Tomorrow night in Los Angeles, at the Center for Land Use Interpretation, David Taylor will be presenting his project “Working the Line.”
[Image: U.S./Mexico border marker #184; photograph by David Taylor].
Taylor has been documenting “276 obelisks, installed between the years 1892 and 1895, that mark the U.S./Mexico boundary from El Paso/Juarez to San Diego/Tijuana. He will present this work, and describe his experiences along this often remote and dramatic linear and liminal space.”
The monuments erected by the boundary survey played a pivotal role in securing the line after the Mexican-American War. These obelisks and stone mounds literally marked on the ground the southernmost edges of the nation; they became fundamental points of reference in subsequent boundary disputes (of which there were many) and in the resurvey of the border that took place at the end of the 19th century.
In the context of Taylor’s project, it’s interesting to read a 2006 discussion about “GeoCaching the Mexican Border Obelisk Monuments,” in which a project nearly identical to Taylor’s was presented as “extreme & dangerous,” and thus all but impossible to achieve. Rhetorically speaking, I also want to point out CLUI’s use of the terms “remote and dramatic” to describe what the geocaching site sees as “extreme & dangerous”—an intriguing insight into the spirit of the two approaches. In any case, the ensuing conversation there includes fascinating technical details of the obelisks themselves—their materiality and scale—as well as precise coordinate locations for several dozen of them.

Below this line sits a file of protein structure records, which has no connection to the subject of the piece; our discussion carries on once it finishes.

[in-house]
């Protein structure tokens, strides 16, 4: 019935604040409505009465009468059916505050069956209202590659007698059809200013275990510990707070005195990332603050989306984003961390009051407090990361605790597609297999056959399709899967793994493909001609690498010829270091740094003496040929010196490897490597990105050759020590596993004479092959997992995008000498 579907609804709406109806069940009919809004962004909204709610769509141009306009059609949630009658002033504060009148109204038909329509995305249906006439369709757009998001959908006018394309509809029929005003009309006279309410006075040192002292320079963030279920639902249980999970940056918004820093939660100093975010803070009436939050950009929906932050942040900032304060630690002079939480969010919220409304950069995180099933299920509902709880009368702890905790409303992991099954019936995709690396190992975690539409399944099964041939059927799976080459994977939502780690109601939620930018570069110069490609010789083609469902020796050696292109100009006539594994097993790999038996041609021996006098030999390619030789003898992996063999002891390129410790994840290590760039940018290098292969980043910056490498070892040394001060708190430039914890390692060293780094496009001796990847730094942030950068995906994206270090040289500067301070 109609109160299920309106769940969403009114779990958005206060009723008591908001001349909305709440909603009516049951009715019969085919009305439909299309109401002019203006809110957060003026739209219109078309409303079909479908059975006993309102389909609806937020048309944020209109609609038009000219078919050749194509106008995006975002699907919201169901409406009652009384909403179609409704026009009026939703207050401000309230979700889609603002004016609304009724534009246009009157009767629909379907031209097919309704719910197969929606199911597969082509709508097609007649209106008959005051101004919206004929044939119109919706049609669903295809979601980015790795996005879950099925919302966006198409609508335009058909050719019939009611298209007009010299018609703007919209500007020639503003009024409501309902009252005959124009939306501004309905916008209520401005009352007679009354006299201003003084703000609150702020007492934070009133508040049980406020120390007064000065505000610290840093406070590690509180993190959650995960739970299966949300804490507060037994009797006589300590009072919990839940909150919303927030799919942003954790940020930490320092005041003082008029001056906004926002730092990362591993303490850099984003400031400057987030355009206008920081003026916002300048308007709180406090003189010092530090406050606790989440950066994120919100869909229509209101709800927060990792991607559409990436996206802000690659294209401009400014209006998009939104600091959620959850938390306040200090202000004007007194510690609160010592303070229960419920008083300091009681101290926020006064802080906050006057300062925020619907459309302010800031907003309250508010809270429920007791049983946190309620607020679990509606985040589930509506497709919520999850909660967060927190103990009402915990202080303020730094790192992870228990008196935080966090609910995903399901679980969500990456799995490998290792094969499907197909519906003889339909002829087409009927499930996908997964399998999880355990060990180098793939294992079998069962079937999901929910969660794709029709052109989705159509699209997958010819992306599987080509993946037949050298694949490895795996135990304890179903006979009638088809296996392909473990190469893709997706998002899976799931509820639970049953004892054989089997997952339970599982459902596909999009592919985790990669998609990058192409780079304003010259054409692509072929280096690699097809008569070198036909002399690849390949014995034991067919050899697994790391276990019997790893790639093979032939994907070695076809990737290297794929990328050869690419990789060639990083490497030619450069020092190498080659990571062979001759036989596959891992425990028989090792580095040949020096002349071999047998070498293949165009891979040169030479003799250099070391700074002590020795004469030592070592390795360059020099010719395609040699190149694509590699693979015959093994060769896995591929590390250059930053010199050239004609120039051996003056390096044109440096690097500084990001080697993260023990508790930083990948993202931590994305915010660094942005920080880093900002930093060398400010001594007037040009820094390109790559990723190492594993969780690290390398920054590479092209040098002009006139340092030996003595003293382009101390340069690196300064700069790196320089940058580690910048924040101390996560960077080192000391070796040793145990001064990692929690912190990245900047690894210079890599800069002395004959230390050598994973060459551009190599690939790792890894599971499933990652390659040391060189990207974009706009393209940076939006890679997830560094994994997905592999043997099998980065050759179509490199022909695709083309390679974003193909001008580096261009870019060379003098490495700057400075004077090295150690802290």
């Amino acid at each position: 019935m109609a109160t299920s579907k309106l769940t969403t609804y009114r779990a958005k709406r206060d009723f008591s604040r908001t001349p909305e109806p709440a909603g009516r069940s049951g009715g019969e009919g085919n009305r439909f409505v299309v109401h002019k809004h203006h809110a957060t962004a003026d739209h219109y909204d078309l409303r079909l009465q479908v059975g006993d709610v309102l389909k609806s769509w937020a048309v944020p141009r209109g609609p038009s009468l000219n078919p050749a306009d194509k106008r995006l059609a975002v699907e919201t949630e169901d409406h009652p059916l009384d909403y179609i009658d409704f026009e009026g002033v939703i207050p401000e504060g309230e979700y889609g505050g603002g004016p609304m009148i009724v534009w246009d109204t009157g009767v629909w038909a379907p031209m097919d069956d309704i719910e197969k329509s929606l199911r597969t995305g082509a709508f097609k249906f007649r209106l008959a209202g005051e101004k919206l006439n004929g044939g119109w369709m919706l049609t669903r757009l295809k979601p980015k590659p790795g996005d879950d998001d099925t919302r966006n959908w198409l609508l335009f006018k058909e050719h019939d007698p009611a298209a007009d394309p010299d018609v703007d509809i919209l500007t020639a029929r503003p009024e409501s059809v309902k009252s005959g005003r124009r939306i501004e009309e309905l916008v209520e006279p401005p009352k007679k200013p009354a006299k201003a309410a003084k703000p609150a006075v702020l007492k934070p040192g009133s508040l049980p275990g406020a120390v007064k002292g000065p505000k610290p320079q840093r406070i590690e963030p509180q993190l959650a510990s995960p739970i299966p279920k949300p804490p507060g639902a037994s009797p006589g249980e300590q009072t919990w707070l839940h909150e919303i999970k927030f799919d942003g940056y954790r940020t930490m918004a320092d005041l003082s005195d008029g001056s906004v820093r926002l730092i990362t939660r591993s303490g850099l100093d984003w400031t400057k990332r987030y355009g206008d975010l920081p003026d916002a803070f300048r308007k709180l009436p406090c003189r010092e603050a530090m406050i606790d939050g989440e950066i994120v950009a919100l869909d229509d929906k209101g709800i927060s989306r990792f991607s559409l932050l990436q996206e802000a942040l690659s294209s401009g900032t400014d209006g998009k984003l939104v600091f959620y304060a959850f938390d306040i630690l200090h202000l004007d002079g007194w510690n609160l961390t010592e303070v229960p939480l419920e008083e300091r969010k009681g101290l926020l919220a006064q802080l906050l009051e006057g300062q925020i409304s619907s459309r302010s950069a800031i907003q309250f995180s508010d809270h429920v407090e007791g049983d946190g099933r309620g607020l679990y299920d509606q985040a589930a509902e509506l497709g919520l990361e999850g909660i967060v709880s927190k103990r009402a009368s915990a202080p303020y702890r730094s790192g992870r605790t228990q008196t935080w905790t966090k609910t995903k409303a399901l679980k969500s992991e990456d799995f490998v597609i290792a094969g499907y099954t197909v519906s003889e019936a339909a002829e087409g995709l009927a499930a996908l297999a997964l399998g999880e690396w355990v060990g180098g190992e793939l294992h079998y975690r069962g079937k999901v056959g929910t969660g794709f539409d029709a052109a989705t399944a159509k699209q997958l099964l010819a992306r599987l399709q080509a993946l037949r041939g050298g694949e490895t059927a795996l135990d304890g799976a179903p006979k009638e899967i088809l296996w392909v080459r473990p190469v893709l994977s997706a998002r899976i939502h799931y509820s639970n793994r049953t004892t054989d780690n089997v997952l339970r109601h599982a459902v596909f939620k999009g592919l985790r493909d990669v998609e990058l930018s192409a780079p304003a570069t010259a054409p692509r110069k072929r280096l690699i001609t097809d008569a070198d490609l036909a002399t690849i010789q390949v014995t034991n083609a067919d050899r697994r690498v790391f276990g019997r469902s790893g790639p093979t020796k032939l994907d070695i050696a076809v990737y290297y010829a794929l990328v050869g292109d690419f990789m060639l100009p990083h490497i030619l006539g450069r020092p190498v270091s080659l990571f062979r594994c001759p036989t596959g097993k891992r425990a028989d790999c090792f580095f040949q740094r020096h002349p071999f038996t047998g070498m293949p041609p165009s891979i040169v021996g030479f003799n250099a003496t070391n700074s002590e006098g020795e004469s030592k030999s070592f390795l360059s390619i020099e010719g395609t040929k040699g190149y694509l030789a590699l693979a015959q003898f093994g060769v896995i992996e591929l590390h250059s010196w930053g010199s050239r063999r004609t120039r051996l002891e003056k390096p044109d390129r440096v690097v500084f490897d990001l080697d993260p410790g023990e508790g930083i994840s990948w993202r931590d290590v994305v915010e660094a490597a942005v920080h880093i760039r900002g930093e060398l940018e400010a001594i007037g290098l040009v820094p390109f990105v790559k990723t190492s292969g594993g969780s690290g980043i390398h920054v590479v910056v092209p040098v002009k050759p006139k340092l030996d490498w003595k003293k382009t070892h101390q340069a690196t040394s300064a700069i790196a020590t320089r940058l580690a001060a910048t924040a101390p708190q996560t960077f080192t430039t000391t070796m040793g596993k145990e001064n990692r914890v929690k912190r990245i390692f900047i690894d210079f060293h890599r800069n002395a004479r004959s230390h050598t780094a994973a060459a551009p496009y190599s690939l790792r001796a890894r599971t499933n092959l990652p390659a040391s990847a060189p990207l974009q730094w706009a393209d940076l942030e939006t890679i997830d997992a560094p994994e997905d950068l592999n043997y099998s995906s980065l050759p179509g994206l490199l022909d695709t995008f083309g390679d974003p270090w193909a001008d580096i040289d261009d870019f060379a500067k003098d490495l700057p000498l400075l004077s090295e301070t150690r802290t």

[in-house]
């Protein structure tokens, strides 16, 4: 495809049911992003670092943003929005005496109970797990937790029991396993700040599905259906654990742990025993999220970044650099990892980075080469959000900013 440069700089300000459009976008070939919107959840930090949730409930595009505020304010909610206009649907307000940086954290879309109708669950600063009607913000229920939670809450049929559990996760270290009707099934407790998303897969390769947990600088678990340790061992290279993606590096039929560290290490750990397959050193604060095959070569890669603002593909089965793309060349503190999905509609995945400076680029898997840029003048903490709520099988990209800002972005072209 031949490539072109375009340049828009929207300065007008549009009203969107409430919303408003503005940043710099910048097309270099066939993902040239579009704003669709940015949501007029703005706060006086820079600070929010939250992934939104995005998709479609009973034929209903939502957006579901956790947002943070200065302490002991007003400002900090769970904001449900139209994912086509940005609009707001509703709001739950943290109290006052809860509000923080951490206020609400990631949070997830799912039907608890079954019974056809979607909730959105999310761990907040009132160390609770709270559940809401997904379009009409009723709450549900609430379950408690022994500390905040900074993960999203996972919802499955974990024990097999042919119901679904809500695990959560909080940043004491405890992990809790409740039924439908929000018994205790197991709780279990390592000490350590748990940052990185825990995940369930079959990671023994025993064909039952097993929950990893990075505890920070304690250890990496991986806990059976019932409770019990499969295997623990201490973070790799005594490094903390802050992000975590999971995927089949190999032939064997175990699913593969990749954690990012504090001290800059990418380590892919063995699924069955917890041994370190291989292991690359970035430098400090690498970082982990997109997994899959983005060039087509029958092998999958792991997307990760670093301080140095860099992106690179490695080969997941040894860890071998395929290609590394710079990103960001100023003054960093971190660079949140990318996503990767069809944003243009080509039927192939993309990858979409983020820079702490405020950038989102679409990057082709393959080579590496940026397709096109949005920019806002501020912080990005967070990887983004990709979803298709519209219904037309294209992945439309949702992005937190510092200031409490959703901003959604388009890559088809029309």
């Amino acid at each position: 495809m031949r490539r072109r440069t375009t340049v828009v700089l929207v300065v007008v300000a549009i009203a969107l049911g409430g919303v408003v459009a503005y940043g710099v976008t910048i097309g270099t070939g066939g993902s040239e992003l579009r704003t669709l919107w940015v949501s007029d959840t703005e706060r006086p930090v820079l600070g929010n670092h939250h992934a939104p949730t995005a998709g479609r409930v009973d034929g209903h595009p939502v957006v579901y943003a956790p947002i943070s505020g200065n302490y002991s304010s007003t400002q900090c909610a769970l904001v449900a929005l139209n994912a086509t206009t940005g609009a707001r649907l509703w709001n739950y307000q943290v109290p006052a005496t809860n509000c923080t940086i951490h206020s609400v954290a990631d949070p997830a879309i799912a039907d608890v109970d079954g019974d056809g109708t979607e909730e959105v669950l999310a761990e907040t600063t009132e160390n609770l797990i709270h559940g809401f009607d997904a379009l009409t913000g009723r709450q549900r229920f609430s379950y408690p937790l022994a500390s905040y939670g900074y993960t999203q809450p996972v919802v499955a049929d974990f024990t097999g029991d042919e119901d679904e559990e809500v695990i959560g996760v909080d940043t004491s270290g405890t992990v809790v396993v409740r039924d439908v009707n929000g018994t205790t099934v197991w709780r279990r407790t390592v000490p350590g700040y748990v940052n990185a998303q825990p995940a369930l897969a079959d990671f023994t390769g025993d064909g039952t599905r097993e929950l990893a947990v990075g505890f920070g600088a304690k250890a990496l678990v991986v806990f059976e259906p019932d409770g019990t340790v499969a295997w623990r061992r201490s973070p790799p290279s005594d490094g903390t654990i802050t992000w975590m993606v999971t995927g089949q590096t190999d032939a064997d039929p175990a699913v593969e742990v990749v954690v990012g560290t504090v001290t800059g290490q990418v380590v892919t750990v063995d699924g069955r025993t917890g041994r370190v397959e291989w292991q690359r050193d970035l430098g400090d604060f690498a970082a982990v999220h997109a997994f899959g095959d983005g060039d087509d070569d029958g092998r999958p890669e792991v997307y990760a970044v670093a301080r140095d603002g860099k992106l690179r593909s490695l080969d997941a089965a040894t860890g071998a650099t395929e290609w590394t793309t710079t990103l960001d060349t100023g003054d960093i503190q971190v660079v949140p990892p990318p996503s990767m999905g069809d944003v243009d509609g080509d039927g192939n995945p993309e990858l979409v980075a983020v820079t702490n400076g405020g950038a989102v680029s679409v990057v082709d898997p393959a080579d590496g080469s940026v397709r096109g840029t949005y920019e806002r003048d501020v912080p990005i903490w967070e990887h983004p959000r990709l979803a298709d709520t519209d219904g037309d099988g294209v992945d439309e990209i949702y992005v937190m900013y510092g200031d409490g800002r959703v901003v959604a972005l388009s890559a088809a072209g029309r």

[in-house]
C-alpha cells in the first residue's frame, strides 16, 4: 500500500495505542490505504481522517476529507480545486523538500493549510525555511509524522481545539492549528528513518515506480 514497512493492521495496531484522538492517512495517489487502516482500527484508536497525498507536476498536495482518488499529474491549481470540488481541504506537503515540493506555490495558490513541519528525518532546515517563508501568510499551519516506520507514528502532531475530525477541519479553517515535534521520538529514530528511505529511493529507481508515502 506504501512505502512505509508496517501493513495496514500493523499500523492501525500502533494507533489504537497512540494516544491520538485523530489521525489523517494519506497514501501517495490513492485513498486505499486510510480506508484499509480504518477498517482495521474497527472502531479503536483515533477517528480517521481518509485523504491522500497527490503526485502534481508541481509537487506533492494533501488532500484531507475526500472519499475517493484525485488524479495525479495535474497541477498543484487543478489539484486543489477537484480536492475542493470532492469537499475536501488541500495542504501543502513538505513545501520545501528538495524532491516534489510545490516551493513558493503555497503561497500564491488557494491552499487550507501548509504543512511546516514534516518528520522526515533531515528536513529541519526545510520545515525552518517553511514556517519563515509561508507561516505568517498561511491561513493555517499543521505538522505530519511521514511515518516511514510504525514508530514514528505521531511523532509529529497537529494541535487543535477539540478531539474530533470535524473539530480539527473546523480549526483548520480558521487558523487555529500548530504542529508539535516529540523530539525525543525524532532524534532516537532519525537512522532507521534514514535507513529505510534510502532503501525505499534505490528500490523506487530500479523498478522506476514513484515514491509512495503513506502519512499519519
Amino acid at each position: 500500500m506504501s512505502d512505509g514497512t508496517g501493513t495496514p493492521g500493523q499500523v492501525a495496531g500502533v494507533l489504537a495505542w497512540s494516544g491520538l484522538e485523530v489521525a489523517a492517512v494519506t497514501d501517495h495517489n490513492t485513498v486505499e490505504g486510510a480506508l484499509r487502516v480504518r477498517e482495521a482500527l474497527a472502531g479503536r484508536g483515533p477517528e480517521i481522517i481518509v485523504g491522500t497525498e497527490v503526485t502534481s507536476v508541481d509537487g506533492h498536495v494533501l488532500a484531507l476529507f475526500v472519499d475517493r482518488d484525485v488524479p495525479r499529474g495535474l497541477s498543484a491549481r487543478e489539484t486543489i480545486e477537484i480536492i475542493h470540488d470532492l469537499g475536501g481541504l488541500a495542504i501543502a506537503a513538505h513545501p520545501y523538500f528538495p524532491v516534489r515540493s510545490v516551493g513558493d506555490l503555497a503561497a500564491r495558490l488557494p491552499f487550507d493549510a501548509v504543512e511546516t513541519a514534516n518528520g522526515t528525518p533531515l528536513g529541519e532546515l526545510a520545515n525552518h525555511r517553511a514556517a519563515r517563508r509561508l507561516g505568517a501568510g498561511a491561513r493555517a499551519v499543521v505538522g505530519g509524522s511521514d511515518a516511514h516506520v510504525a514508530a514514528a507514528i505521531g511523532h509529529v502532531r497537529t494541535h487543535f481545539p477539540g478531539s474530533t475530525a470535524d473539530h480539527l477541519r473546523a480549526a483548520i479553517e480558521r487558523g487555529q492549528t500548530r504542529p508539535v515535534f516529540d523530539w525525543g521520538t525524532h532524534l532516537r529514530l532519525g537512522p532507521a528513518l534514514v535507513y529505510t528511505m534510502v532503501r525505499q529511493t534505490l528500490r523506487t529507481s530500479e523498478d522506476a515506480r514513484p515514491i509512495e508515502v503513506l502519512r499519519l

The talk kicks off at 7pm, on Wednesday, August 4, at CLUI’s gallery space in Culver City; here’s a map.
(Random book link: Obelisk: A History).